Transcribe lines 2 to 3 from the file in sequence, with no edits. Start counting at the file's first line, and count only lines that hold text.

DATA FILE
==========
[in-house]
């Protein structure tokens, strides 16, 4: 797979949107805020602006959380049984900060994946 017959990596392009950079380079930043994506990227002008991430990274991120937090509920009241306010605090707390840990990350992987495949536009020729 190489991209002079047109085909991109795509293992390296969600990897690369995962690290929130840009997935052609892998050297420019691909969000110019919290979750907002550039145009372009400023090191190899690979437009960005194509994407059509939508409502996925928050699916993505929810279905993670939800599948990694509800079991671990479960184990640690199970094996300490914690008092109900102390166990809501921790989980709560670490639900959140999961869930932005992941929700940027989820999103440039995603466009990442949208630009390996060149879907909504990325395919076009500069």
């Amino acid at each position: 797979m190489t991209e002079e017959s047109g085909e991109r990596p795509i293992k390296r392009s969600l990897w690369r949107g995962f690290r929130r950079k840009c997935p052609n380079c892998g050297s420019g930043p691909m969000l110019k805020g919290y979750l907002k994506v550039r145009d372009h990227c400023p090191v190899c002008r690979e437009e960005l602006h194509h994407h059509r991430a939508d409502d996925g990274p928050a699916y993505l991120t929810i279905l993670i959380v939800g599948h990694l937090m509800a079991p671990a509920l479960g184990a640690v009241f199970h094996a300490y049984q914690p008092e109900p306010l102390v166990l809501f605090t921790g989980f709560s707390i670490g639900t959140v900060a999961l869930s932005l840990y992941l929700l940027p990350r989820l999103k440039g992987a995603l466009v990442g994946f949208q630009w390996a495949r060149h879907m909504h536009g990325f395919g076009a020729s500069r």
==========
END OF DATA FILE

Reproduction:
């Protein structure tokens, strides 16, 4: 797979949107805020602006959380049984900060994946 017959990596392009950079380079930043994506990227002008991430990274991120937090509920009241306010605090707390840990990350992987495949536009020729 190489991209002079047109085909991109795509293992390296969600990897690369995962690290929130840009997935052609892998050297420019691909969000110019919290979750907002550039145009372009400023090191190899690979437009960005194509994407059509939508409502996925928050699916993505929810279905993670939800599948990694509800079991671990479960184990640690199970094996300490914690008092109900102390166990809501921790989980709560670490639900959140999961869930932005992941929700940027989820999103440039995603466009990442949208630009390996060149879907909504990325395919076009500069």
């Amino acid at each position: 797979m190489t991209e002079e017959s047109g085909e991109r990596p795509i293992k390296r392009s969600l990897w690369r949107g995962f690290r929130r950079k840009c997935p052609n380079c892998g050297s420019g930043p691909m969000l110019k805020g919290y979750l907002k994506v550039r145009d372009h990227c400023p090191v190899c002008r690979e437009e960005l602006h194509h994407h059509r991430a939508d409502d996925g990274p928050a699916y993505l991120t929810i279905l993670i959380v939800g599948h990694l937090m509800a079991p671990a509920l479960g184990a640690v009241f199970h094996a300490y049984q914690p008092e109900p306010l102390v166990l809501f605090t921790g989980f709560s707390i670490g639900t959140v900060a999961l869930s932005l840990y992941l929700l940027p990350r989820l999103k440039g992987a995603l466009v990442g994946f949208q630009w390996a495949r060149h879907m909504h536009g990325f395919g076009a020729s500069r």